Utilizing Program Specific Data to Develop Case Studies for Use With Preservice Teachers

Utilizing Program Specific Data to Develop Case Studies for Use With Preservice Teachers

Heather M. Reynolds (Empire State College (SUNY), USA) and A. Tina Wagle (Empire State College (SUNY), USA)
DOI: 10.4018/978-1-5225-3068-8.ch001


With a focus on data driven decision making, teacher education programs need to prepare preservice teachers to analyze data while modeling data driven practices in our own programs. Research has demonstrated the effectiveness of using case studies to promote critical thinking, analysis and interpretation, and higher order thinking. This study utilized the results from surveys of residents enrolled in a clinically rich residency program to develop and implement relevant case studies for use in program coursework. The utility of using case studies in graduate coursework was evaluated through a survey of current residents. The theoretical and practical value of creating case studies based on program specific challenges, and examples of the case studies that were generated from this data will be shared.
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This was a great process because it allowed us [the cohort of residents] to work together to come up with strategies for teaching. I appreciate these case studies because this is definitely information I can use in the classroom and I like the idea of sharing ideas [with classmates]. –resident from the 2015 cohort

In this time of data driven decision making, districts, schools, administrators, and teachers are expected to continually assess practices and make adjustments to better meet student needs (Hamilton, Halverson, et al., 2009; Mandinach, 2012). In effect, educators at all levels are being asked to use data to inform and improve upon existing practices. Much has been written about using data to inform decisions in the P-12 realm, however, less has been documented in terms of how data is being used, or can be used in higher education, more specifically, in teacher education programs (e.g., Mandinach, Gummer, & Muller, 2011). This study will examine the role case studies can play with regards to elevating best practices in secondary teacher education. The authors will offer suggestions of what practices teacher educators and others who play a role in teacher induction (e.g., cooperating teachers) should use to ensure that preservice teachers’ needs are met while also modeling the kinds of practices preservice teachers will be expected to use in their own classrooms.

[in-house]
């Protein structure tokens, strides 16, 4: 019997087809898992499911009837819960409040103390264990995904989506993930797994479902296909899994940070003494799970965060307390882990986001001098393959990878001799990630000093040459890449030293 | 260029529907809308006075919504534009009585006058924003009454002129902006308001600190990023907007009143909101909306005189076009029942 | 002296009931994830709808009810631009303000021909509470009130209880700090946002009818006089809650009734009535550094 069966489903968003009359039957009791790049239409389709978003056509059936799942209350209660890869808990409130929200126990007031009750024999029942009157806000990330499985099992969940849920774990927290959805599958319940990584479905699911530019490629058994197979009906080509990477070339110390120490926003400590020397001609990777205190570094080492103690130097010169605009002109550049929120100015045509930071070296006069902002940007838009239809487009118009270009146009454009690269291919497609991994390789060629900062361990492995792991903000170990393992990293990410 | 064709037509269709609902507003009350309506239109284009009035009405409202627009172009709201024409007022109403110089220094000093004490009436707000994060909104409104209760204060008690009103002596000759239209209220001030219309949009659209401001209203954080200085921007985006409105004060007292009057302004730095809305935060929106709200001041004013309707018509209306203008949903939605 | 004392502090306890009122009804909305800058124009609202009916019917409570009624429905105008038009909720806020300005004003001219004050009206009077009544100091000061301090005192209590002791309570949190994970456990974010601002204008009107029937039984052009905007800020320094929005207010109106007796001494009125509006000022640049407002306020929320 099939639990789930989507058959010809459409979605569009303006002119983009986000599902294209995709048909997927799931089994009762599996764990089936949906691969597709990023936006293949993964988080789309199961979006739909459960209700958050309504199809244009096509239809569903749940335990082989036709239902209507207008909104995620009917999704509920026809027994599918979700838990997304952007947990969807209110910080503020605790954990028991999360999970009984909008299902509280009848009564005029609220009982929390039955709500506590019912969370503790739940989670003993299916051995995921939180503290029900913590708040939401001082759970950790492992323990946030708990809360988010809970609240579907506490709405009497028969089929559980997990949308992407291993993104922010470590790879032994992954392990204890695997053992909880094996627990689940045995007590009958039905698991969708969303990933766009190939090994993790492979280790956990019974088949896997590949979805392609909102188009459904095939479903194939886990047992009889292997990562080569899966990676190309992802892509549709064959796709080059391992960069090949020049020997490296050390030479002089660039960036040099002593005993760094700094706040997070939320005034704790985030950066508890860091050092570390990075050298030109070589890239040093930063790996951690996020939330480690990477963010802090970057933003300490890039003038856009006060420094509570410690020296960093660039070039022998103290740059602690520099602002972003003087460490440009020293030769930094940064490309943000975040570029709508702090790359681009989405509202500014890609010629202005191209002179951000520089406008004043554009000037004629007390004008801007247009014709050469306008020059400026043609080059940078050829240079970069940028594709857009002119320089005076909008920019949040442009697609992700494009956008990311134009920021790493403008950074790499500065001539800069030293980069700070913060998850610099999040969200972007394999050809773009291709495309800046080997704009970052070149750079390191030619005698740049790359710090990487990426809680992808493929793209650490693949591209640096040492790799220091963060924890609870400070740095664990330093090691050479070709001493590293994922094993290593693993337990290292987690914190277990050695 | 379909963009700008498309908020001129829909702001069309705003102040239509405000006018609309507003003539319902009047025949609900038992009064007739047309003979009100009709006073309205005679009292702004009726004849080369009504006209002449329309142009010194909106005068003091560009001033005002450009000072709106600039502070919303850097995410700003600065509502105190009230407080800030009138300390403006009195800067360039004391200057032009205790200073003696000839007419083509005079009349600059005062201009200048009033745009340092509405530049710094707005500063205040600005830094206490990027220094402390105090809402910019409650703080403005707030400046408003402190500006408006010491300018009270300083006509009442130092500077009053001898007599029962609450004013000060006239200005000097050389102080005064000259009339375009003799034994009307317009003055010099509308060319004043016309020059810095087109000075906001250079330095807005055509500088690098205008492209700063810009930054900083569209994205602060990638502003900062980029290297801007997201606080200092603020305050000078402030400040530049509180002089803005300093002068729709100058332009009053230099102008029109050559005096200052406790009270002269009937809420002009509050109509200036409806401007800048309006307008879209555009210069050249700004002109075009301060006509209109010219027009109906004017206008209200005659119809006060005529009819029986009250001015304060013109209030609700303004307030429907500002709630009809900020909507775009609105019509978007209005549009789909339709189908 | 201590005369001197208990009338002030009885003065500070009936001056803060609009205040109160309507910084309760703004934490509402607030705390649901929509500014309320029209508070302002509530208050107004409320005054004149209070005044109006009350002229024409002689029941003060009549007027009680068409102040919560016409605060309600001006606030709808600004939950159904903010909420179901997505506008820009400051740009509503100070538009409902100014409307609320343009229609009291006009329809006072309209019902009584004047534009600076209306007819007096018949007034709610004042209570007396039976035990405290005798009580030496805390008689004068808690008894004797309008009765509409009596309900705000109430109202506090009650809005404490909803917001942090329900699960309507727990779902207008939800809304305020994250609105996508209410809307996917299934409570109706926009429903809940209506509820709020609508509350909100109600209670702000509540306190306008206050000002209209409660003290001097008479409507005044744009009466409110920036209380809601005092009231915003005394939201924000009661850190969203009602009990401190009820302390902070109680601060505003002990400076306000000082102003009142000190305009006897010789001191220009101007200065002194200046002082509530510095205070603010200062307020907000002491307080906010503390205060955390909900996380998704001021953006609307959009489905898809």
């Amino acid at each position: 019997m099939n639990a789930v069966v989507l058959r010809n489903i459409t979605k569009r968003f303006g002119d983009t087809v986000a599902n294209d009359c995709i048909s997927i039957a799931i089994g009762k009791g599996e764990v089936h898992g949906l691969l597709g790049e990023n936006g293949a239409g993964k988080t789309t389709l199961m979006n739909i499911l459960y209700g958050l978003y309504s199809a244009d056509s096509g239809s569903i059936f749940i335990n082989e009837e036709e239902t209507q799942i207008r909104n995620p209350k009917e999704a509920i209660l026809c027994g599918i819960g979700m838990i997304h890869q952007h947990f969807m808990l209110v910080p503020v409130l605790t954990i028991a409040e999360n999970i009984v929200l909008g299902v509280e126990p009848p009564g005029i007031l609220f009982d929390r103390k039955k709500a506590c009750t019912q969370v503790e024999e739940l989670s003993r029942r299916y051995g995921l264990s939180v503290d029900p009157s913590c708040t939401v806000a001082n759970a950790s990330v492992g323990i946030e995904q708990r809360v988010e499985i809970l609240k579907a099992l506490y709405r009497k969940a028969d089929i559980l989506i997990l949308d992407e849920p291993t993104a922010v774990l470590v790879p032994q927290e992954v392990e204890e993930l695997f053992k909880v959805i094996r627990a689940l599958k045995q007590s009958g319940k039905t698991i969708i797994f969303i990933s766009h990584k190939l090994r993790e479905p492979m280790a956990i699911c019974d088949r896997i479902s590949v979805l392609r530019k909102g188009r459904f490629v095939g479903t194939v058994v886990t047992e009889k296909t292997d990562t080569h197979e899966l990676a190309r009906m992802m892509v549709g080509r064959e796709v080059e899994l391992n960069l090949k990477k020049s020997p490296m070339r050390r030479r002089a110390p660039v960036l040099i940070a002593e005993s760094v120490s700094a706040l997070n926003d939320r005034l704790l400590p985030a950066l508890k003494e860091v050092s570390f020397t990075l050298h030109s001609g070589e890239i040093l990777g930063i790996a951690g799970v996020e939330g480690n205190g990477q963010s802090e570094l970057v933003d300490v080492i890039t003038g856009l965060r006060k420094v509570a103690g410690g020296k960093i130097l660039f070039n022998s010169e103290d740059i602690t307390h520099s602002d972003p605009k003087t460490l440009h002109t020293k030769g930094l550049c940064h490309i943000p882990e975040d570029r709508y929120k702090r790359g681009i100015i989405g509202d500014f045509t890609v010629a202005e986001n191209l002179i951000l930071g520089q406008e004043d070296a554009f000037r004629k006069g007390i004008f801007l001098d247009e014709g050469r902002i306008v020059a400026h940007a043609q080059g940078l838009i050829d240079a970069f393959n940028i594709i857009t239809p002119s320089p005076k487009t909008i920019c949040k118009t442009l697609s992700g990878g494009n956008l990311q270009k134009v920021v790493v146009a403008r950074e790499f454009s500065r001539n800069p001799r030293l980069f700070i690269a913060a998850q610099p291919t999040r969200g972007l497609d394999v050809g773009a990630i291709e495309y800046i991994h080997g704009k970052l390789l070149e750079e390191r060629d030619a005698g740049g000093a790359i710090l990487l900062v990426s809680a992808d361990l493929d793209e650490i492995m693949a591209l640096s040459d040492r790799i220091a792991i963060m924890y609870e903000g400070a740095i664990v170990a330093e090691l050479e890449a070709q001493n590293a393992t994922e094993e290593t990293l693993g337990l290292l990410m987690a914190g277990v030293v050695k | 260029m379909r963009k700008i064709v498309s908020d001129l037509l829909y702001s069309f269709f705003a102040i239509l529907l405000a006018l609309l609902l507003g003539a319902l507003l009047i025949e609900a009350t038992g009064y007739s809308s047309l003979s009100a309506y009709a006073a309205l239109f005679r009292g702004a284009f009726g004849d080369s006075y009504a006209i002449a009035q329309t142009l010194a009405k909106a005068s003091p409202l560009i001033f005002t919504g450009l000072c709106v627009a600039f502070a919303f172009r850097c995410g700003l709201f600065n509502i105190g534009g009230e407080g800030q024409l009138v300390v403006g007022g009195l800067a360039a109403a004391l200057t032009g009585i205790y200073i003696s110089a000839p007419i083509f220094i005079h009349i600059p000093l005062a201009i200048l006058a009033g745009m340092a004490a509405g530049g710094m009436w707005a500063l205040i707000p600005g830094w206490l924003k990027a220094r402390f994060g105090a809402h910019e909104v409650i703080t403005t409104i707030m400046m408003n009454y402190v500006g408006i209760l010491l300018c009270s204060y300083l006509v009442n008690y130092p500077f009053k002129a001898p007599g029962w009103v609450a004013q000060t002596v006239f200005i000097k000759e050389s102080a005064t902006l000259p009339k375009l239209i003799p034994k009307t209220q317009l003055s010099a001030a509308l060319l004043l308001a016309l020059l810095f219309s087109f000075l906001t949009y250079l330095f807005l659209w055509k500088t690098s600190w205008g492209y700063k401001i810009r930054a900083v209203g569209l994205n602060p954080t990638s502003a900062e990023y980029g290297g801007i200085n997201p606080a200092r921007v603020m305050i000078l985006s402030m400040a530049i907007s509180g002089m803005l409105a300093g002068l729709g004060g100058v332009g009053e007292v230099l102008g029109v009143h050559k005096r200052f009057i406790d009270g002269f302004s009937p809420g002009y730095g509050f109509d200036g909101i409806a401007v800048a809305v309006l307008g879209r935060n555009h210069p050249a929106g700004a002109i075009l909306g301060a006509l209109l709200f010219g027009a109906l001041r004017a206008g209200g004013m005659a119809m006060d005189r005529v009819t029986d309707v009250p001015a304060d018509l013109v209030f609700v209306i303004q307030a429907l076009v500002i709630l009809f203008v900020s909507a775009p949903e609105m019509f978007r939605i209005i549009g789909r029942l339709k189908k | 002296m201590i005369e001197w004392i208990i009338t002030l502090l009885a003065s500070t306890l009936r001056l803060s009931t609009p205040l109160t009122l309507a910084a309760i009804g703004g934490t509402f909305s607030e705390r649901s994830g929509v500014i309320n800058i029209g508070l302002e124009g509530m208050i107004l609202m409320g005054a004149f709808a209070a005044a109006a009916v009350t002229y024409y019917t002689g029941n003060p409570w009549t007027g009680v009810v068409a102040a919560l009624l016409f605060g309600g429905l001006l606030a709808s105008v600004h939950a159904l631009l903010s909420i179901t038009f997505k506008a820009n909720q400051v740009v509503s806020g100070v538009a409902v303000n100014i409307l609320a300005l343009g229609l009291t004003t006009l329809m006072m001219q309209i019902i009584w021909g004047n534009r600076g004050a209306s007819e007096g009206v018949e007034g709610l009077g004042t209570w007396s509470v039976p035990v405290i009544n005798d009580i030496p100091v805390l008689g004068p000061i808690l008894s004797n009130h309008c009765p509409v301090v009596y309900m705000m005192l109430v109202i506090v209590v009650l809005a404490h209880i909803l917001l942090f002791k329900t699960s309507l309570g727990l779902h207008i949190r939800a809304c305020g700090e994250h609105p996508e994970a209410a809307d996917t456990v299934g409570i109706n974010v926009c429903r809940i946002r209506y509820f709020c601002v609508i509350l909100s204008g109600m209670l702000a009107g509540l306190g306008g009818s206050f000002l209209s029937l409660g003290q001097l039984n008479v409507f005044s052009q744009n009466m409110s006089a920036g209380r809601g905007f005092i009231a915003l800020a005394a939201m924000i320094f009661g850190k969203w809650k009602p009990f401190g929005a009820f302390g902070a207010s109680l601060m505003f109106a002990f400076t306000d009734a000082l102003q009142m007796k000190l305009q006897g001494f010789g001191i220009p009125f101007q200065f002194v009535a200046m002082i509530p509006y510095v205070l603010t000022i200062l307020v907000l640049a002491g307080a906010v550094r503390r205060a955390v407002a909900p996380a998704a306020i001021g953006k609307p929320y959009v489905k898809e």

In 2010, The New York State Education Department (NYSED) put out a statewide call for graduate level clinically rich teacher preparation pilot programs. In addition, the Blue Ribbon Panel established that clinical preparation in teaching, like the medical residency model, be “integrated throughout every facet of teacher education in a dynamic way” (National Council for the Accreditation of Teacher Education, 2010, p.5). In response to these calls for increasing clinical preparation, the Master of Arts in Teaching (MAT) program at our college developed and implemented a clinically-rich graduate level residency track for teacher preparation in 2011. The residency program became part of an existing MAT program that was established in 2004 to transition working adults into full time teaching positions across the state of New York. The definition of a “clinically-rich” teacher education experience varies, as highlighted in the NCATE Blue Ribbon Panel with programs requiring varying degrees of clinical experience (NCATE, 2010).

However, teacher residency programs appear to share a common expectation that preservice teachers (in this case, residents) spend a full academic year working collaboratively with a master teacher (e.g., Guha, Hyler, & Darling-Hammond, 2017). Our clinically-rich residency program follows the New York State Education Department (NYSED) criteria which suggests that a year-long clinical experience include “guided classroom practice through an internship for up to a year with an effective educator or intensive pre-service preparation, together with intensely supervised teaching and on-going, clinically-based instruction” (NYSED, 2017). This program provides preservice teachers with relevant theory and research through coursework and a placement in a classroom with an experienced and effective teacher to “practice and hone” their skills over the course of an academic year (National Center for Teacher Residencies, 2017). Our residents spend four days a week in the fall semester with their cooperating teacher saving the fifth day for the residency seminar, where the entire cohort comes together with program faculty to discuss their experiences and issues. In the spring term, residents remain in their placements five days a week, gradually assuming full responsibility of their cooperating teacher’s schedule for a period of eight weeks. Being placed in the same cooperating teacher’s classroom for an entire school year brings with it a unique set of positive opportunities and outcomes, as well as challenges. This study explores the use of case studies as a mechanism to consider and troubleshoot the possible challenges in order to enhance the positive outcomes of a year-long, full time clinical placement.

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